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Squash School Fee Stress

ExpertsPost Category - ExpertsExpertsLearnPost Category - LearnLearn - Post Category - SchoolsSchools

It’s not just August heat that has more than a few parents sweating. It’s back to school time and with it comes even more sweating with the reality of hefty school fees – be it for a bilingual nursery, boarding school or an overseas university. To help manage the stress – and the sweat that comes with it! – financial planning expert Michael Wan gives his top tips on saving for your child’s school fees.

Plan in advance
It is always so much easier to save long-term rather than scramble for cash at the last minute, just when you have found out that your son has just got admitted into Oxford. Start saving for tertiary education as soon as your baby is born. It’s always much harder when there are only 5 years to go before your child enters university. Giving yourself a 15 to 18 year timeline means that you can spread-out the regular savings amount much more comfortably.

Set a goal
So how long is a piece of string? Are you going to send your child to a UK boarding school in the secondary years? How can you tell if your child will end up going to university or even go on to study a PhD degree? That’s why you need to plan ahead, just in case you need the money. So having clear goals help to map-out your savings plan.

Invest or not invest?
Not everyone likes to invest their kid’s future in a risky financial portfolio, although using an investment portfolio for savings such as shares or funds may have a chance of higher expected returns. If you are not an investor, look for guaranteed products that will pay you a lump sum or a stream of cash flow in the future. At the end of the day, the returns might be lower, but it may give you a greater peace of mind during the savings period. However, if you are willing to invest, choose a portfolio that matches your acceptable risk leveland not an investment just because it rose 20% last year. Remember, financial advisors are not magicians and even Warren Buffett can sometimes make mistakes. So don’t rely on your financial advisor to suggest a basket of funds. Do your homework! Choose a savings plan that works for you.

Have a Budget
We often hear dads say how many Ferraris they could have had, in relation to the expenses spent on raising kids. Yes, kids will cost you your Ferraris but hopefully they will provide you with years of the same levels of enjoyment – if not more! Furthermore, there are peer group pressure from your friends when it comes to all those ‘must do’ activities. Let’s face it, every parent wants their baby to become superman. So budgeting is the only way to go. Be conservative when you are allocating towards a savings plan because you can always add to it later on.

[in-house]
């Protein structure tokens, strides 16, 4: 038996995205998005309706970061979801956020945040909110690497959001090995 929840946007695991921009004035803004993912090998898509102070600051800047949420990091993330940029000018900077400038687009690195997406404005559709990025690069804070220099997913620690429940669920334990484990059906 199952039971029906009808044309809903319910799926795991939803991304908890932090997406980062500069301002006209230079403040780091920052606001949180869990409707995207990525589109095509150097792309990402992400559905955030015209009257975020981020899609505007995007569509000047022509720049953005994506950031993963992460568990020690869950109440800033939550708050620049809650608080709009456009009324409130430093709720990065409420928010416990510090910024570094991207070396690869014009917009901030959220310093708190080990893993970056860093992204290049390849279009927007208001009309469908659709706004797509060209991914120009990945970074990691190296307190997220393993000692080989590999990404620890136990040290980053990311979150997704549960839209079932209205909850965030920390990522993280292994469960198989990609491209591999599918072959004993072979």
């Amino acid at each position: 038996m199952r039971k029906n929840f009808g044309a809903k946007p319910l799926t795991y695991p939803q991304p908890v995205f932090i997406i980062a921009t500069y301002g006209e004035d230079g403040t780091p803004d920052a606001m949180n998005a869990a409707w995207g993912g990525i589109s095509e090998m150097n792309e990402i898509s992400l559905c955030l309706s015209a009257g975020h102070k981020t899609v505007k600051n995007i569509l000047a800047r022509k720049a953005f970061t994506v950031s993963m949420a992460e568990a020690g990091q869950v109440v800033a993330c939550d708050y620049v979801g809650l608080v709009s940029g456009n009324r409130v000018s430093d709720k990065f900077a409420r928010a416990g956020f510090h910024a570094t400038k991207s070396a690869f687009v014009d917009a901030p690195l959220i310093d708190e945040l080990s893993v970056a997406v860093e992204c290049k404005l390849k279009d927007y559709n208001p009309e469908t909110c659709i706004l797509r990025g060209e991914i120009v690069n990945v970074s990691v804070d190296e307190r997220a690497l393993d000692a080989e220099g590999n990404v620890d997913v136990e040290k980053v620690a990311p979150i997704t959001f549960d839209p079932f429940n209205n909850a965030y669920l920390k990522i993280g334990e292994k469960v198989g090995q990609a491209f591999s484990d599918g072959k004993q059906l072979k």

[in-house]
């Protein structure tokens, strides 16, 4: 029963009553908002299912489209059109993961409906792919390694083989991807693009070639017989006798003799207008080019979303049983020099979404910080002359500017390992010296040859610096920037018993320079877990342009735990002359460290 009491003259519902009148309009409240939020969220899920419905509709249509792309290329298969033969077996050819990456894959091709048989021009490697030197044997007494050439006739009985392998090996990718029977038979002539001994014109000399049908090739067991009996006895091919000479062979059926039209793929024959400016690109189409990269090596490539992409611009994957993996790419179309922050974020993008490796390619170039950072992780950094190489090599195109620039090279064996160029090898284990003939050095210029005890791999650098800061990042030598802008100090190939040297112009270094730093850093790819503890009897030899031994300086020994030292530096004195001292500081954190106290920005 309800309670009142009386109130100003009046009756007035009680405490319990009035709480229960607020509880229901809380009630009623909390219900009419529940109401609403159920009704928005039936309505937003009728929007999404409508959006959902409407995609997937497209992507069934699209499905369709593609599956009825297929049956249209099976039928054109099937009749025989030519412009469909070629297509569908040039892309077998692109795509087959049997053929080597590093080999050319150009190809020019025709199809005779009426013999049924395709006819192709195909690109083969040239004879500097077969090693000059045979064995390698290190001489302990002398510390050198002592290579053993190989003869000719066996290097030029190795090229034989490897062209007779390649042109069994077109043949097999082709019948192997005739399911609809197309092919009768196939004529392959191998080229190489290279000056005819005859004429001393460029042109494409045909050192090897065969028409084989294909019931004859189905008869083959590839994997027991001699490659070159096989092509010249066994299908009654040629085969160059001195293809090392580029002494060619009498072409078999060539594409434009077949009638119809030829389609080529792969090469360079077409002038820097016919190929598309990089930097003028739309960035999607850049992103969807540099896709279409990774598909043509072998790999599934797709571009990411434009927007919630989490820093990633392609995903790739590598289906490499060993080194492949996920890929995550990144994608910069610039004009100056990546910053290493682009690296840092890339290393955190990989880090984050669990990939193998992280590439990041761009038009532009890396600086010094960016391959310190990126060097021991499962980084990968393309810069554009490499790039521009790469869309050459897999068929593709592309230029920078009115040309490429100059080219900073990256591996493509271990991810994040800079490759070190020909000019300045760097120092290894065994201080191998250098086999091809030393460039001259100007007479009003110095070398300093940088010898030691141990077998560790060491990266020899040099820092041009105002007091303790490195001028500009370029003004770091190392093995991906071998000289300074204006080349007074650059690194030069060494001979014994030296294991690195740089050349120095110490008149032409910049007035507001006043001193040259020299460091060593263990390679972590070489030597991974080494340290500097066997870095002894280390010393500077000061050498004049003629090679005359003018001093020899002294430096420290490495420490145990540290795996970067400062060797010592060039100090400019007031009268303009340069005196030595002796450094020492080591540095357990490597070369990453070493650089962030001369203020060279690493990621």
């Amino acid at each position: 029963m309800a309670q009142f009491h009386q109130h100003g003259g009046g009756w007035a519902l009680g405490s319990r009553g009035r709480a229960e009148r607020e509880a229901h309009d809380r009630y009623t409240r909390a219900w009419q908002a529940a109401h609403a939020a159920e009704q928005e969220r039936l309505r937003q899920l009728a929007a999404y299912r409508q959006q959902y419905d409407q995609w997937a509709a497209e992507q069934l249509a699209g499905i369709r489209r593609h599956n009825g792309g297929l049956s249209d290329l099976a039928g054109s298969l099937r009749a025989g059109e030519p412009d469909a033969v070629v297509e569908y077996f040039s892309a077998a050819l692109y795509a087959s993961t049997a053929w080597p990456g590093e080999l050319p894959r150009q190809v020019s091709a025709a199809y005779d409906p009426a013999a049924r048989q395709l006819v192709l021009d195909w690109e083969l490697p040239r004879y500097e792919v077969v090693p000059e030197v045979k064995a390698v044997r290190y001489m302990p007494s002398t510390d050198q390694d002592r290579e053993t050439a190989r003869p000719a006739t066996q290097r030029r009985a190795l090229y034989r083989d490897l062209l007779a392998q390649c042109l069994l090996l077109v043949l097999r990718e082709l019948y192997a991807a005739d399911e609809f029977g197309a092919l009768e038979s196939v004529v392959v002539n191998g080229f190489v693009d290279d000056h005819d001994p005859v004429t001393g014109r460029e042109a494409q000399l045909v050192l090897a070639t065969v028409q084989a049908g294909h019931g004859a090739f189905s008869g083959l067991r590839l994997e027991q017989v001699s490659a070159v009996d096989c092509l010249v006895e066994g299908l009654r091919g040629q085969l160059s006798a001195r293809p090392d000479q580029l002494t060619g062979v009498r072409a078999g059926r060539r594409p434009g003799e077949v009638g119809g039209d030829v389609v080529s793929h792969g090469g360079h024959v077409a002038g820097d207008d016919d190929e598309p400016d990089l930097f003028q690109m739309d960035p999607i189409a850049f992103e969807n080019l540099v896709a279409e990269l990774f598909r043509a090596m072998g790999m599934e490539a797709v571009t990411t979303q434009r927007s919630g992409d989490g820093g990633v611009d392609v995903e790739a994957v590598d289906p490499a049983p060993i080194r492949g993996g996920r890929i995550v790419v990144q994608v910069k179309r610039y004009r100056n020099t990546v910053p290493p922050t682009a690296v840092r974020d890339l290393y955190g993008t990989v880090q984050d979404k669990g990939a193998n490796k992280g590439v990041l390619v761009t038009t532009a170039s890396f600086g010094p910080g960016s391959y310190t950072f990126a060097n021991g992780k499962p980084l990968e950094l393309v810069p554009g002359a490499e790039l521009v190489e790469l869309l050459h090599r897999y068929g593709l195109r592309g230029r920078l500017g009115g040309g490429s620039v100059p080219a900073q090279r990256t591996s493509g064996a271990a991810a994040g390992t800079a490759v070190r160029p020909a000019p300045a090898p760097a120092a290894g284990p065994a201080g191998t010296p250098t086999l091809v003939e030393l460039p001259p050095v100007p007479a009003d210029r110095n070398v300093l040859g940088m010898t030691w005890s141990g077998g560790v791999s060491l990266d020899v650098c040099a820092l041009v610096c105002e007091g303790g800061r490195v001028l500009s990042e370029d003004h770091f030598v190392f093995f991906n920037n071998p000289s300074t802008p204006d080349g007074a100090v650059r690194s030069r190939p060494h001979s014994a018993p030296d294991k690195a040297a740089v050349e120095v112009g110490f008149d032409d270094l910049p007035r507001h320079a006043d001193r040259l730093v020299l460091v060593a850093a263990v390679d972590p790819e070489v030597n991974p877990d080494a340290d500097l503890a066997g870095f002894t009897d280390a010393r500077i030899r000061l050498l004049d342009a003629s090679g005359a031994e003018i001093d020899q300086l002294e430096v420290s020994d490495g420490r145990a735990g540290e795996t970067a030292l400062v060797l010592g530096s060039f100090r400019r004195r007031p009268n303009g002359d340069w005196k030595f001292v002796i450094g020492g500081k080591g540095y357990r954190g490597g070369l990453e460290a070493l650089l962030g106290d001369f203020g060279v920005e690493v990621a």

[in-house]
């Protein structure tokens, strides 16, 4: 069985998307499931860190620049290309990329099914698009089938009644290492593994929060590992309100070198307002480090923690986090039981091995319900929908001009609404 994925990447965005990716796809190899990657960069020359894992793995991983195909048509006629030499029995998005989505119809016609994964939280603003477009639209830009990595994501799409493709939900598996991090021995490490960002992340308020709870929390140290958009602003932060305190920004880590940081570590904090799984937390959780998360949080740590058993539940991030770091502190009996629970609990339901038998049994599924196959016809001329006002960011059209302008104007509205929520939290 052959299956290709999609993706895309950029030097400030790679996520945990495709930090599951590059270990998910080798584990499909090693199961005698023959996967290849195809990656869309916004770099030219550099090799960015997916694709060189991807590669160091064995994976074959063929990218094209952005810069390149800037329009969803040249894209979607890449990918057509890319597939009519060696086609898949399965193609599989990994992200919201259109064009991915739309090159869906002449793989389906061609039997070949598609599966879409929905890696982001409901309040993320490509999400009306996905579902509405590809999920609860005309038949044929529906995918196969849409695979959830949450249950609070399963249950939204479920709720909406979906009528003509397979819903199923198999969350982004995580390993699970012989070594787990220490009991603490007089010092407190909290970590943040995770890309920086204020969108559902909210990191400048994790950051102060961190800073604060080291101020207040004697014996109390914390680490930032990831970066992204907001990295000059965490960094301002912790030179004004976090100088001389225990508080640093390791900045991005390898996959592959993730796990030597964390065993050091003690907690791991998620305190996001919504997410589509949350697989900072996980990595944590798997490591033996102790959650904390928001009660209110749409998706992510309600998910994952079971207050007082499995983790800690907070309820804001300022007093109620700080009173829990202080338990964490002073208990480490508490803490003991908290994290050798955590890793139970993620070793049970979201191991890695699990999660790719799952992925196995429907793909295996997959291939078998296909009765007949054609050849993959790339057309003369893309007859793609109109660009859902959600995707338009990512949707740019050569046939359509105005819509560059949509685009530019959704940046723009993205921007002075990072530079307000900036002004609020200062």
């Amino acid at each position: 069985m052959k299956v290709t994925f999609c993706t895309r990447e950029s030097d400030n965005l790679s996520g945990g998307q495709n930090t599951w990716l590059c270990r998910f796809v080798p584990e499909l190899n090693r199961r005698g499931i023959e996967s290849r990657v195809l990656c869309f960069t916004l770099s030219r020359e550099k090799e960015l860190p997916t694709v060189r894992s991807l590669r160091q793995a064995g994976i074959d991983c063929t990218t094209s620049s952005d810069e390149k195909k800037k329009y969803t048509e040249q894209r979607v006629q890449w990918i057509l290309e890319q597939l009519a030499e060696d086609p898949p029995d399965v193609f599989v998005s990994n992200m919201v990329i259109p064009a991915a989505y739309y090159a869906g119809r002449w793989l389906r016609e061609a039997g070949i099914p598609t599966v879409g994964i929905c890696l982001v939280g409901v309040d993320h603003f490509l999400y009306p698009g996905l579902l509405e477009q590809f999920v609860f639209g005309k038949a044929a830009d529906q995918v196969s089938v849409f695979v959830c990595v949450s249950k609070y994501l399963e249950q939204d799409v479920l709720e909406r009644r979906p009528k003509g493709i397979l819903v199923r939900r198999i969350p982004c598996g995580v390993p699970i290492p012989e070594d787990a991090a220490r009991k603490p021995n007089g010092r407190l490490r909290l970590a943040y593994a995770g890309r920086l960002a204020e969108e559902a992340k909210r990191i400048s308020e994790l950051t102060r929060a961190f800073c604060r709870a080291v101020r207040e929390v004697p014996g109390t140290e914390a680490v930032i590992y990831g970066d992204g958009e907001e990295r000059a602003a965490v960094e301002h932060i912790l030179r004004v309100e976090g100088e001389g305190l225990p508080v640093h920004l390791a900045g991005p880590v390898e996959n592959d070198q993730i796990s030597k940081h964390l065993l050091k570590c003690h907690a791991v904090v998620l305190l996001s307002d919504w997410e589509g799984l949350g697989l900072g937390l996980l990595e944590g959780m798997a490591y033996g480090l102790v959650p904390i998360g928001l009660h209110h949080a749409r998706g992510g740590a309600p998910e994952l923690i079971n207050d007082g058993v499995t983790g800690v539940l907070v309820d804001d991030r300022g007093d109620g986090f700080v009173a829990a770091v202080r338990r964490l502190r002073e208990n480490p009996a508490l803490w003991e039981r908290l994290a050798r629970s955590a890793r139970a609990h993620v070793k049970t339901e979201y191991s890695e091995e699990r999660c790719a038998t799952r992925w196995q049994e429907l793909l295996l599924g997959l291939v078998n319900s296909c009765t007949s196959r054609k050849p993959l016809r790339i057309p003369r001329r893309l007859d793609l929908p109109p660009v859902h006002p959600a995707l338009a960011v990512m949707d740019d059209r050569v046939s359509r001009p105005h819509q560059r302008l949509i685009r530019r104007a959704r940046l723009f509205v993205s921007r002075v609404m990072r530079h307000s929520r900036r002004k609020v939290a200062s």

Create an excel report and categories your expenses. Have a monthly family discussion so that the husband and wife both understand where the money is going and how much. Communicate and work together. Prioritize your kid’s activities.

Insurance companies often provide free financial analysis to help you understand your financial position. It’s not the end of the world to see that you are overspending and not adequately protected from unforeseen circumstances. This is the reality for most people, but as long as you know the situation you can at least work to change it to live within your means and make the best of what you have.

We all have unnecessary expenses and if we know what we are spending money on exactly you are then able to allocate your income sensibly. (Did you know that you could save at least HK$900 a month from just drinking one less cup of coffee a day?)  Just like sailing, you will constantly be making adjustments in your finances.

Review your plans
As mentioned, review your family expenditure once a month. Review your education funds and meet your financial advisor at least once a year. If your education funds are investment related, review it at least every season. And consider making changes to your savings plans if your circumstances have changed such as having an additional member in the family, or if the investment markets have changed their long-term outlook, etc.

-Michael Wan (commonly known as “Michael-Manulife” in expat circles) is a British born Chinese with over 14 years of experience in financial planning and personal clients that now span over three generations. Currently, Michael is a Life and Qualifying Member of the Million Dollar Round Table, an international association of financial advisers with high ethical standards. He is also a Fellow, Chartered Financial Practitioner (FChFP). You can get in touch with him (and get a free consultation), by dropping him a line at or giving him a buzz on (852) 9866 6268.

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